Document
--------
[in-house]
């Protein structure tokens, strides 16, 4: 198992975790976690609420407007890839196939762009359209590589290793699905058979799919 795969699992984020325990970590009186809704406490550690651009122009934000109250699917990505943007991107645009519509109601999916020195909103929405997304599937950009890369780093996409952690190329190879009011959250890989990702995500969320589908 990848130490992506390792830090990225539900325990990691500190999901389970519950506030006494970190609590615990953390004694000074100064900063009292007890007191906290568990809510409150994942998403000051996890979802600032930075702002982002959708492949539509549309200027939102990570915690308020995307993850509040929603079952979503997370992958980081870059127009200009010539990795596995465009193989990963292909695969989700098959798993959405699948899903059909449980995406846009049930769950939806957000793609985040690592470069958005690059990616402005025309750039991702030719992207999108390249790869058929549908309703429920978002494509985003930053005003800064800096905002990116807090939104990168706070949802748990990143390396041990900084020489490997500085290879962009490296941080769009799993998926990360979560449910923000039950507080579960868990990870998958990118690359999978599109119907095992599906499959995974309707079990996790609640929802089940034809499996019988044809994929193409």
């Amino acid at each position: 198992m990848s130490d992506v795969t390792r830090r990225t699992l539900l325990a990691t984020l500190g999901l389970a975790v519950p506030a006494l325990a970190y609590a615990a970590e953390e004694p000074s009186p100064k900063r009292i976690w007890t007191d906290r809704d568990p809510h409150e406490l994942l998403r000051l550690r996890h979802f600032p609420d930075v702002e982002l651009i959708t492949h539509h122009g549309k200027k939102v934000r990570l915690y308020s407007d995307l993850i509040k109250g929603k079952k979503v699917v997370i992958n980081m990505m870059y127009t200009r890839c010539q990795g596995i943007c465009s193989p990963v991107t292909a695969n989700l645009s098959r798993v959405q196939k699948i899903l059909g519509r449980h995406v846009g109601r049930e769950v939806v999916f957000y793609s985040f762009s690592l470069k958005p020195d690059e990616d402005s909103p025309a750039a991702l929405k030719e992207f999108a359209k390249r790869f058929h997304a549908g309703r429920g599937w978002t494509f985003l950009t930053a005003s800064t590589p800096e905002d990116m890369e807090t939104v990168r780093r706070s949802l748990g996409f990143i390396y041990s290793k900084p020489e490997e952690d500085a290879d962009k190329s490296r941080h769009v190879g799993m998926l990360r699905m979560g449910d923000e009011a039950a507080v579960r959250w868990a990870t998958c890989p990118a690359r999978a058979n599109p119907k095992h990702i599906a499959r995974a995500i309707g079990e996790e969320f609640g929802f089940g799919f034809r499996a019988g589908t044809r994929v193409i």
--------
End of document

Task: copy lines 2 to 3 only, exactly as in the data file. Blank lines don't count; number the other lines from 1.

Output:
């Protein structure tokens, strides 16, 4: 198992975790976690609420407007890839196939762009359209590589290793699905058979799919 795969699992984020325990970590009186809704406490550690651009122009934000109250699917990505943007991107645009519509109601999916020195909103929405997304599937950009890369780093996409952690190329190879009011959250890989990702995500969320589908 990848130490992506390792830090990225539900325990990691500190999901389970519950506030006494970190609590615990953390004694000074100064900063009292007890007191906290568990809510409150994942998403000051996890979802600032930075702002982002959708492949539509549309200027939102990570915690308020995307993850509040929603079952979503997370992958980081870059127009200009010539990795596995465009193989990963292909695969989700098959798993959405699948899903059909449980995406846009049930769950939806957000793609985040690592470069958005690059990616402005025309750039991702030719992207999108390249790869058929549908309703429920978002494509985003930053005003800064800096905002990116807090939104990168706070949802748990990143390396041990900084020489490997500085290879962009490296941080769009799993998926990360979560449910923000039950507080579960868990990870998958990118690359999978599109119907095992599906499959995974309707079990996790609640929802089940034809499996019988044809994929193409």
């Amino acid at each position: 198992m990848s130490d992506v795969t390792r830090r990225t699992l539900l325990a990691t984020l500190g999901l389970a975790v519950p506030a006494l325990a970190y609590a615990a970590e953390e004694p000074s009186p100064k900063r009292i976690w007890t007191d906290r809704d568990p809510h409150e406490l994942l998403r000051l550690r996890h979802f600032p609420d930075v702002e982002l651009i959708t492949h539509h122009g549309k200027k939102v934000r990570l915690y308020s407007d995307l993850i509040k109250g929603k079952k979503v699917v997370i992958n980081m990505m870059y127009t200009r890839c010539q990795g596995i943007c465009s193989p990963v991107t292909a695969n989700l645009s098959r798993v959405q196939k699948i899903l059909g519509r449980h995406v846009g109601r049930e769950v939806v999916f957000y793609s985040f762009s690592l470069k958005p020195d690059e990616d402005s909103p025309a750039a991702l929405k030719e992207f999108a359209k390249r790869f058929h997304a549908g309703r429920g599937w978002t494509f985003l950009t930053a005003s800064t590589p800096e905002d990116m890369e807090t939104v990168r780093r706070s949802l748990g996409f990143i390396y041990s290793k900084p020489e490997e952690d500085a290879d962009k190329s490296r941080h769009v190879g799993m998926l990360r699905m979560g449910d923000e009011a039950a507080v579960r959250w868990a990870t998958c890989p990118a690359r999978a058979n599109p119907k095992h990702i599906a499959r995974a995500i309707g079990e996790e969320f609640g929802f089940g799919f034809r499996a019988g589908t044809r994929v193409i």